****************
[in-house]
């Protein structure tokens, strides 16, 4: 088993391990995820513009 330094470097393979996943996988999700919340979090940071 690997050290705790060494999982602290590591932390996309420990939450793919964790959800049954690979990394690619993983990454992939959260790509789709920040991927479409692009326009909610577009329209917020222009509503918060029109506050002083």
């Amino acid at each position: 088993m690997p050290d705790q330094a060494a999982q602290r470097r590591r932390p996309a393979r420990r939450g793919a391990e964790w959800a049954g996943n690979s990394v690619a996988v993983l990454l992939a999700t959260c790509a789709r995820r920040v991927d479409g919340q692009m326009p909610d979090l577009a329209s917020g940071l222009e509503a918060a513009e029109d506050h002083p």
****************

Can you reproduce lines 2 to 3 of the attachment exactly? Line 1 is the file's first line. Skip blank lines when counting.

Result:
């Protein structure tokens, strides 16, 4: 088993391990995820513009 330094470097393979996943996988999700919340979090940071 690997050290705790060494999982602290590591932390996309420990939450793919964790959800049954690979990394690619993983990454992939959260790509789709920040991927479409692009326009909610577009329209917020222009509503918060029109506050002083």
């Amino acid at each position: 088993m690997p050290d705790q330094a060494a999982q602290r470097r590591r932390p996309a393979r420990r939450g793919a391990e964790w959800a049954g996943n690979s990394v690619a996988v993983l990454l992939a999700t959260c790509a789709r995820r920040v991927d479409g919340q692009m326009p909610d979090l577009a329209s917020g940071l222009e509503a918060a513009e029109d506050h002083p």